A day after the Seattle Seahawks lost to the Los Angeles Rams in the NFL Wild Card Round, their players sounded like they were still trying to process the stunning 30-20 defeat that prematurely ended their season.

Linebacker KJ Wright, the Seahawks’ longest-tenured player, said as much when he addressed reporters before the team headed into the offseason:

“Out of all the years since we lost to New England, I thought that this year was our best chance of going (to the Super Bowl),” Wright said, per the Seahawks’ website. “I truly felt like we had all the pieces, we had all the confidence in the world to go back.”

Seattle went into the playoffs with a 12-4 record after winning the NFC West for a fourth division title since Pete Carroll took over as head coach. It was the team’s best record since 2014, which was also the last time they reached the Super Bowl.

But against the Rams, who started John Wolford at quarterback but had to turn to Jared Goff after he suffered a neck injury in the first quarter, the Seahawks couldn’t get it done. Instead of a victory against their shorthanded rival, the issues that hounded them throughout the season manifested against Los Angeles. Here are three lessons the Seahawks can learn from the loss to the Rams.

1. Russell Wilson can’t always save the day

The 2020 season began with quarterback Russell Wilson being the frontrunner for the MVP. But his season ended with the same offense putting up just 20 points against the Rams’ top-ranked defense.

The eight-time Pro Bowler completed just 11 out of 27 passes for 174 yards, two touchdowns, and one interception. According to ESPN Stats, his 40.7% completion rate on Saturday was tied for the second-lowest of his career. The 32-year-old proved that he is still one of the NFL’s best quarterbacks, but the second half of the season also showed that he can’t do everything on his own.

With the Rams anticipating that the Seahawks would rely on Wilson’s passing, defensive coordinator Brandon Staley’s unit pressured him on half of his dropbacks and sacked him five times. Relying on Wilson’s talents should still be a part of the Seahawks’ game plan moving forward, but it shouldn’t be their only strategy, as there will be nights when he will struggle.

2. They can't keep playing catch-up, especially in the playoffs

Aside from their issues on offense, the Seahawks also have problems on defense, but one problem that has hounded them in the postseason in recent years is slow starts. Per NBC Sports, Seattle has faced a halftime deficit in each of its last five playoff losses dating back to 2015, including staring at a 20-10 deficit at the break against the Rams on Saturday.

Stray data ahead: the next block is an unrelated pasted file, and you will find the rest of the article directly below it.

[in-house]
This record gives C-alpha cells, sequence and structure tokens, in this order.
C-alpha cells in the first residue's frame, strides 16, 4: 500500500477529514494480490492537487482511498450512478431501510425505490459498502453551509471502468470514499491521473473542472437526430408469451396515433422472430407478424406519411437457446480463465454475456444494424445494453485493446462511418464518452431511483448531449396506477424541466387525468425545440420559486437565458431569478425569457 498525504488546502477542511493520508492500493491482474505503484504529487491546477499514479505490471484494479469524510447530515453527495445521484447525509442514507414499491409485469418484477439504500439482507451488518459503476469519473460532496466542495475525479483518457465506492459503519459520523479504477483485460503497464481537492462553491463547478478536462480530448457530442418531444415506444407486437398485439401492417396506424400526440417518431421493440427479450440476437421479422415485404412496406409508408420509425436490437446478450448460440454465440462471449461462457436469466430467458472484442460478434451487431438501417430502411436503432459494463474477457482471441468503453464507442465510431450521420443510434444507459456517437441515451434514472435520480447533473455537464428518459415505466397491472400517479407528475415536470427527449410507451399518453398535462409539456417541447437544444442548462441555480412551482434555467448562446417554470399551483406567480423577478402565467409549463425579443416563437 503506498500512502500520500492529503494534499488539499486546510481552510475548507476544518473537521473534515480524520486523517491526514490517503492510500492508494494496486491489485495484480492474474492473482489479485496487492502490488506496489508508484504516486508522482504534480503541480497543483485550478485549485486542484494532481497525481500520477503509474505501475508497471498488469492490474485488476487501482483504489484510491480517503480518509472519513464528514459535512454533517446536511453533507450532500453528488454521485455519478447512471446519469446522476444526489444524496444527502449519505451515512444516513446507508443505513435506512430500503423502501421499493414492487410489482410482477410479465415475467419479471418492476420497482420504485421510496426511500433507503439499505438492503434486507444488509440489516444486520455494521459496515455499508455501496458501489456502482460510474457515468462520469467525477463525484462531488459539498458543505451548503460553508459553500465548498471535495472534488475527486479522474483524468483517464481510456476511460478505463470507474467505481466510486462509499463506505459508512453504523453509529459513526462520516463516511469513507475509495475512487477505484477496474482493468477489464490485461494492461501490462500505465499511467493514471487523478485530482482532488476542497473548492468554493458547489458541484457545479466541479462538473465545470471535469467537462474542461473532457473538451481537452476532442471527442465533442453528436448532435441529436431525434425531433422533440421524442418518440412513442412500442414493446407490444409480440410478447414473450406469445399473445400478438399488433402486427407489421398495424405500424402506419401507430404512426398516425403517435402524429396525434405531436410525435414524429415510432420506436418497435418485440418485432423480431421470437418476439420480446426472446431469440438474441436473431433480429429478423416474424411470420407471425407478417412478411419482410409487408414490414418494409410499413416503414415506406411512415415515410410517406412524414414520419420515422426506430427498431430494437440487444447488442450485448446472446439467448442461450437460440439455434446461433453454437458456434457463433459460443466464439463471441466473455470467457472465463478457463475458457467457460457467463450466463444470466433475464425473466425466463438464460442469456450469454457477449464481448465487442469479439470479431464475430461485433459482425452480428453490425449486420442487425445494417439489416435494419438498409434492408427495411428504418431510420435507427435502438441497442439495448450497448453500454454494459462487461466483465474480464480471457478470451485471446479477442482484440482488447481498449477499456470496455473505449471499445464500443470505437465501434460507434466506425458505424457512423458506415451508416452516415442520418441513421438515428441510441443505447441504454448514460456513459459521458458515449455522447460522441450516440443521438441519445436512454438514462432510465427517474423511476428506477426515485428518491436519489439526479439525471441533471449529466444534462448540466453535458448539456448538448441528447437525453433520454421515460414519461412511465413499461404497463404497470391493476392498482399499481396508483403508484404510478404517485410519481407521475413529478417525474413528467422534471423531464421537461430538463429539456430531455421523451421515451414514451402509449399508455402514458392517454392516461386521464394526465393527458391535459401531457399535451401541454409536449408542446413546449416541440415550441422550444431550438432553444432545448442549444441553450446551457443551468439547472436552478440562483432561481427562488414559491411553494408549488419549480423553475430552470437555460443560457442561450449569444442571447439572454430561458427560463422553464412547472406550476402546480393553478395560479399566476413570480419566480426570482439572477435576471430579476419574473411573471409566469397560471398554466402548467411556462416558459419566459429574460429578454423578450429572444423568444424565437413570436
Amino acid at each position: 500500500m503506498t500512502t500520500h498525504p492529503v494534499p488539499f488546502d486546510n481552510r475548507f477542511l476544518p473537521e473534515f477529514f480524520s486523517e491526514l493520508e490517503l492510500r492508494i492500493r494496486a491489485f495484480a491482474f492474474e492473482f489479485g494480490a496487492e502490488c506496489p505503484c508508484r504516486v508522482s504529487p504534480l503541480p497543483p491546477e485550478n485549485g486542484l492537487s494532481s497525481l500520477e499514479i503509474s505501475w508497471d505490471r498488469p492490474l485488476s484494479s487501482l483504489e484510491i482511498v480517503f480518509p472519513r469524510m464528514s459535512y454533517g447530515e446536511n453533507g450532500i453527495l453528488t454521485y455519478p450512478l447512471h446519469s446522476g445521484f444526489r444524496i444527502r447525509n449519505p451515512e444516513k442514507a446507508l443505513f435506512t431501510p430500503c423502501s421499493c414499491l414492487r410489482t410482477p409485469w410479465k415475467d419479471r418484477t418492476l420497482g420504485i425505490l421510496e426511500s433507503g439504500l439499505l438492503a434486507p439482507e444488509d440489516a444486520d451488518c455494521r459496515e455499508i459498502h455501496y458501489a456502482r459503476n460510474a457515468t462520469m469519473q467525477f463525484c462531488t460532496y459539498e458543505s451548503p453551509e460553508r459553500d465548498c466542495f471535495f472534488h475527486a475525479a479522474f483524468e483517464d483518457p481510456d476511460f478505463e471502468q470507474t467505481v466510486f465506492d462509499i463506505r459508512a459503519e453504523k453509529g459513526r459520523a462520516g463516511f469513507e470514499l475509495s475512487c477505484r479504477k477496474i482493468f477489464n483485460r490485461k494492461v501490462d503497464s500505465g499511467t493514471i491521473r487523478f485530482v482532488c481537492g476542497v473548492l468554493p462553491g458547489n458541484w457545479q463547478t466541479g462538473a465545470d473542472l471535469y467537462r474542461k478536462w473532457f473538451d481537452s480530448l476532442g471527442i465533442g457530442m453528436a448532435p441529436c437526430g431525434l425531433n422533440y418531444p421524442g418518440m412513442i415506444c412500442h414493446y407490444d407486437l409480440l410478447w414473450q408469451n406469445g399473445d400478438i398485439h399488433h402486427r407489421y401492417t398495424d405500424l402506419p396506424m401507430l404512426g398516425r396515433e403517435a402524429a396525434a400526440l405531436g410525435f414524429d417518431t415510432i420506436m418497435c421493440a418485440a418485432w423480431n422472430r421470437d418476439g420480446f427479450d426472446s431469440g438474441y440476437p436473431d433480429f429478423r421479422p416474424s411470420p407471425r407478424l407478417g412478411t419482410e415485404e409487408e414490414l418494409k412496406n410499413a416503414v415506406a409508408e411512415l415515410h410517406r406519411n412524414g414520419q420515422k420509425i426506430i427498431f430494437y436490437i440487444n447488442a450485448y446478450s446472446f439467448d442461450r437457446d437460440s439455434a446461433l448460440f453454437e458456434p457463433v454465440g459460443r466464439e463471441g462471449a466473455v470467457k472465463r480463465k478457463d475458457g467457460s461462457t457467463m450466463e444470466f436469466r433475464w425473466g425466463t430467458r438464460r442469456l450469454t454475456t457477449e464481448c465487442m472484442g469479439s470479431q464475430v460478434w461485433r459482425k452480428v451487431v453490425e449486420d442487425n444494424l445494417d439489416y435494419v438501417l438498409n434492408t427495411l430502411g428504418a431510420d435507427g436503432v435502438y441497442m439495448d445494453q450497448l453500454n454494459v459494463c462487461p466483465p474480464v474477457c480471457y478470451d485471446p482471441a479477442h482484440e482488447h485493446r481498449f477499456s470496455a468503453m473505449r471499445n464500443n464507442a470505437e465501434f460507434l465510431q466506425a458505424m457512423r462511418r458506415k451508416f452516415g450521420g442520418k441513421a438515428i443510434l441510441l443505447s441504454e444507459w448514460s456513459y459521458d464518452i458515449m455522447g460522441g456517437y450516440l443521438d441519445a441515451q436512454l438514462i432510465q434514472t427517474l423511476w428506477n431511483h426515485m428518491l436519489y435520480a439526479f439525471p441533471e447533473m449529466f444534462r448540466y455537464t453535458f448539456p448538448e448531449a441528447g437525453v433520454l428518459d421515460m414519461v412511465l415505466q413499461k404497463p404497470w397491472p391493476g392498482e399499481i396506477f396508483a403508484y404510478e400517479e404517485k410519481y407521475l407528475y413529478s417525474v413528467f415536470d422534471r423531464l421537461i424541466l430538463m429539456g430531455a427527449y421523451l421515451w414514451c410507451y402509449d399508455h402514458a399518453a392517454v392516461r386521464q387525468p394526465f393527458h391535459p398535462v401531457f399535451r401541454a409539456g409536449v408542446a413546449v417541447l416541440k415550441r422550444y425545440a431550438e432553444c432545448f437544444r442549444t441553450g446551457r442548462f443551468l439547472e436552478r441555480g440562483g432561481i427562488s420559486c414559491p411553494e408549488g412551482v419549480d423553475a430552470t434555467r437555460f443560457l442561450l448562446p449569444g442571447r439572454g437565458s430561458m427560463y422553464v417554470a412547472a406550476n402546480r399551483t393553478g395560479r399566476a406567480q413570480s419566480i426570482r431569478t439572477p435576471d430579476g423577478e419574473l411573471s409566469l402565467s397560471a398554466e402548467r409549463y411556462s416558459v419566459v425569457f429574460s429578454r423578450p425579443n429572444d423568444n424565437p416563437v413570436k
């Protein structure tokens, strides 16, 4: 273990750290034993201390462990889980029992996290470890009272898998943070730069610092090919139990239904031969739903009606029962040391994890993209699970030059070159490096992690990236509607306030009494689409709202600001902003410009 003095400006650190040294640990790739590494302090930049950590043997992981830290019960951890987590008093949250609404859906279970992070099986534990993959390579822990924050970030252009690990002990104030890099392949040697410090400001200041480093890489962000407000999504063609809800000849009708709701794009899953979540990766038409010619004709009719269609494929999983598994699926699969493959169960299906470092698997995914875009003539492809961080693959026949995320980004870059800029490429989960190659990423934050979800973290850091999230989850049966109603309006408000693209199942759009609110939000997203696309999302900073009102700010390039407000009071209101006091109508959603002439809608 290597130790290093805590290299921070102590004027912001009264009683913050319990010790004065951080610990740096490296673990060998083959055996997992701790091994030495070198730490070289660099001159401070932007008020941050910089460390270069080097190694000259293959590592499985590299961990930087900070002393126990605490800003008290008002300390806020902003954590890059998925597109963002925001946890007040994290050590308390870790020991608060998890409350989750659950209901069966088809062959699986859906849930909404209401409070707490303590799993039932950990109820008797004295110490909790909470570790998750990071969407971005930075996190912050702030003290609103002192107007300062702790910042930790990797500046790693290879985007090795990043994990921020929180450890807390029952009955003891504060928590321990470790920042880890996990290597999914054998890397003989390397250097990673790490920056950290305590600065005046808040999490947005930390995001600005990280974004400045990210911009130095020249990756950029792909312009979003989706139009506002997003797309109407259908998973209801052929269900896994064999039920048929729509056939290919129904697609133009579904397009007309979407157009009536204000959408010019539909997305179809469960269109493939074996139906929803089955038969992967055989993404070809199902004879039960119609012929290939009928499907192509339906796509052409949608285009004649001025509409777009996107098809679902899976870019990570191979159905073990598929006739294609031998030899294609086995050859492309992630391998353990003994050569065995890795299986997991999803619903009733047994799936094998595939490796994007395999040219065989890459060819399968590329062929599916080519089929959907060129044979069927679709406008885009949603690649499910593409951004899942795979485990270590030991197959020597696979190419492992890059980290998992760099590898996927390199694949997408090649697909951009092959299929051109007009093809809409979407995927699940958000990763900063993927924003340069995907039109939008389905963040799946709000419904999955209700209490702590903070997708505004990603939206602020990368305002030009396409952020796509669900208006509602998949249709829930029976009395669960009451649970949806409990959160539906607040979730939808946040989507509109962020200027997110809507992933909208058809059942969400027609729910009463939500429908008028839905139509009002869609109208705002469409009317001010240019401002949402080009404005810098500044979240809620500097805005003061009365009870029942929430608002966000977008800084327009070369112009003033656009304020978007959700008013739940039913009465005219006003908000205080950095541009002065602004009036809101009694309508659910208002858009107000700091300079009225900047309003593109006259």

That lead proved to be insurmountable, as the Rams did just enough to fend off the Seahawks as Sean McVay’s team moved up to 37-0 when leading at the half. With the team’s offense struggling against the Los Angeles defense, it was important for Seattle not to fall behind early, but that didn't work out.

Having Wilson throwing to targets like DK Metcalf and Tyler Lockett will always give the Seahawks a chance to come back and win a game, but entering the locker room with the lead instead of playing catch-up puts them in a better position to win, especially in the playoffs where the stakes are highest.

3. The offense has to be less predictable

There were several frustrating aspects of the Seahawks’ loss, from the offensive line’s inability to protect Wilson to the pass rush getting just three sacks on Goff and Wolford. But one of the game’s costliest plays happened in the second quarter, when Wilson was intercepted by cornerback Darious Williams on an attempted screen pass to Metcalf and returned it to the end zone for a touchdown.

Carroll didn’t fault Wilson for the pick-6, instead praising Williams for the interception, but the fact that a play like that was perfectly telegraphed means that the team’s offense has to be more dynamic. While part of the blame falls on Wilson for a sub-par performance, the coaching staff, notably offensive coordinator Brian Schottenheimer, should also ensure that Seattle's offense will not be as predictable as it was on Saturday, when a season that began with title aspirations ended in disappointment.